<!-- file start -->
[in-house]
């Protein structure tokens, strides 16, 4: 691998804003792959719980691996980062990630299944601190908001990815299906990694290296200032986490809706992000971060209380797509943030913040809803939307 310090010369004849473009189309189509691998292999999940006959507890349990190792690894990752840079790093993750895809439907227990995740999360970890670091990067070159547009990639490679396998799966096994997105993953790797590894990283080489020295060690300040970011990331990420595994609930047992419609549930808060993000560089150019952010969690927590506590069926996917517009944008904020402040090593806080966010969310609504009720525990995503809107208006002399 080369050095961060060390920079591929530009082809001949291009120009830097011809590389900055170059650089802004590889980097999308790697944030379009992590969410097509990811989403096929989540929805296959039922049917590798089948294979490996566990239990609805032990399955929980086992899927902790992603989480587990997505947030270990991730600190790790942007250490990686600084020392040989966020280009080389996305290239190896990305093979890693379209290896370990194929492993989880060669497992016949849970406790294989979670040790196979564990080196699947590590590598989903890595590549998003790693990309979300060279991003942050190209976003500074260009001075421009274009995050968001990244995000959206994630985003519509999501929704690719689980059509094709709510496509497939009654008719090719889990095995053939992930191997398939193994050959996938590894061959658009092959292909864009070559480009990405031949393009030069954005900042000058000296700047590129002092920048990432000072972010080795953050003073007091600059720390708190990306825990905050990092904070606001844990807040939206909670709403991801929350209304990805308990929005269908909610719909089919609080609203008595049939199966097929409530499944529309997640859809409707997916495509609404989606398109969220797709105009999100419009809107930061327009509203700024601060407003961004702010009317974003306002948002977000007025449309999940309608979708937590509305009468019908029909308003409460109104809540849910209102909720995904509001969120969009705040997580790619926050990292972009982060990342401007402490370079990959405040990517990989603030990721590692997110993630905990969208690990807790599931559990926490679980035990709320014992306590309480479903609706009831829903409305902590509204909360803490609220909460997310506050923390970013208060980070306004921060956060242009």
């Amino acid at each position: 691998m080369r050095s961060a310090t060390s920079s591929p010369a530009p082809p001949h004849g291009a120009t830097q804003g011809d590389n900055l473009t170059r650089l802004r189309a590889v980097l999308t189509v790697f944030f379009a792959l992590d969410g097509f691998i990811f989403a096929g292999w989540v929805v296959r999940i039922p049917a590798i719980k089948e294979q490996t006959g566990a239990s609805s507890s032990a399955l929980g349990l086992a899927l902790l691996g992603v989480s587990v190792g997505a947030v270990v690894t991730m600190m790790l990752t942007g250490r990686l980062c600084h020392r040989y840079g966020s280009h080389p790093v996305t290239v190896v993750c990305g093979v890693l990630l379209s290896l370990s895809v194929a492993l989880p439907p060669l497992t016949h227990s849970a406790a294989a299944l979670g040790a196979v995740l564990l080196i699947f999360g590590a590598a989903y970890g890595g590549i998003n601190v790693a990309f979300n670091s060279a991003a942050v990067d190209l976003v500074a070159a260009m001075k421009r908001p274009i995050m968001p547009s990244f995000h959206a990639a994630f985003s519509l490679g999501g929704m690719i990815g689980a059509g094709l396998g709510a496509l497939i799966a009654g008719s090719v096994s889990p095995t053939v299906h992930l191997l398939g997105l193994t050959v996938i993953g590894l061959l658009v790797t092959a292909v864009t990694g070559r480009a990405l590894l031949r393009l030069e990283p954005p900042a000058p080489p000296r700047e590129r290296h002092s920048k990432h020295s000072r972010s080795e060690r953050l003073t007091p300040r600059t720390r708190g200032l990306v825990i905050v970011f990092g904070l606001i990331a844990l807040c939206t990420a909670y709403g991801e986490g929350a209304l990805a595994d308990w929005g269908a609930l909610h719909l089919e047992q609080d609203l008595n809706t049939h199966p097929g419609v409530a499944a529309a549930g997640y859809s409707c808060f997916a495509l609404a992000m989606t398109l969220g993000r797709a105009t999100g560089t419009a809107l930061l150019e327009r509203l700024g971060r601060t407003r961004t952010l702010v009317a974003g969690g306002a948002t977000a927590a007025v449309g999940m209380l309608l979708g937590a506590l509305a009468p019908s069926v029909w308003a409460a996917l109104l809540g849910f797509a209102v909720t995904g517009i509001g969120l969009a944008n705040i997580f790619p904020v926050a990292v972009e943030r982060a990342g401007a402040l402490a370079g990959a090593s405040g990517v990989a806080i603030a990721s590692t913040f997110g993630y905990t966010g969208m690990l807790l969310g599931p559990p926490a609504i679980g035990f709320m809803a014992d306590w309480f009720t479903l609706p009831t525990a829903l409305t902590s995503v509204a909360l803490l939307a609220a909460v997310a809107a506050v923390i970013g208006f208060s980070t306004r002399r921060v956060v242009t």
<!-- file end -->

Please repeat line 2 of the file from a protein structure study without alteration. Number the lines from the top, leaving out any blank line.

């Protein structure tokens, strides 16, 4: 691998804003792959719980691996980062990630299944601190908001990815299906990694290296200032986490809706992000971060209380797509943030913040809803939307 310090010369004849473009189309189509691998292999999940006959507890349990190792690894990752840079790093993750895809439907227990995740999360970890670091990067070159547009990639490679396998799966096994997105993953790797590894990283080489020295060690300040970011990331990420595994609930047992419609549930808060993000560089150019952010969690927590506590069926996917517009944008904020402040090593806080966010969310609504009720525990995503809107208006002399 080369050095961060060390920079591929530009082809001949291009120009830097011809590389900055170059650089802004590889980097999308790697944030379009992590969410097509990811989403096929989540929805296959039922049917590798089948294979490996566990239990609805032990399955929980086992899927902790992603989480587990997505947030270990991730600190790790942007250490990686600084020392040989966020280009080389996305290239190896990305093979890693379209290896370990194929492993989880060669497992016949849970406790294989979670040790196979564990080196699947590590590598989903890595590549998003790693990309979300060279991003942050190209976003500074260009001075421009274009995050968001990244995000959206994630985003519509999501929704690719689980059509094709709510496509497939009654008719090719889990095995053939992930191997398939193994050959996938590894061959658009092959292909864009070559480009990405031949393009030069954005900042000058000296700047590129002092920048990432000072972010080795953050003073007091600059720390708190990306825990905050990092904070606001844990807040939206909670709403991801929350209304990805308990929005269908909610719909089919609080609203008595049939199966097929409530499944529309997640859809409707997916495509609404989606398109969220797709105009999100419009809107930061327009509203700024601060407003961004702010009317974003306002948002977000007025449309999940309608979708937590509305009468019908029909308003409460109104809540849910209102909720995904509001969120969009705040997580790619926050990292972009982060990342401007402490370079990959405040990517990989603030990721590692997110993630905990969208690990807790599931559990926490679980035990709320014992306590309480479903609706009831829903409305902590509204909360803490609220909460997310506050923390970013208060980070306004921060956060242009």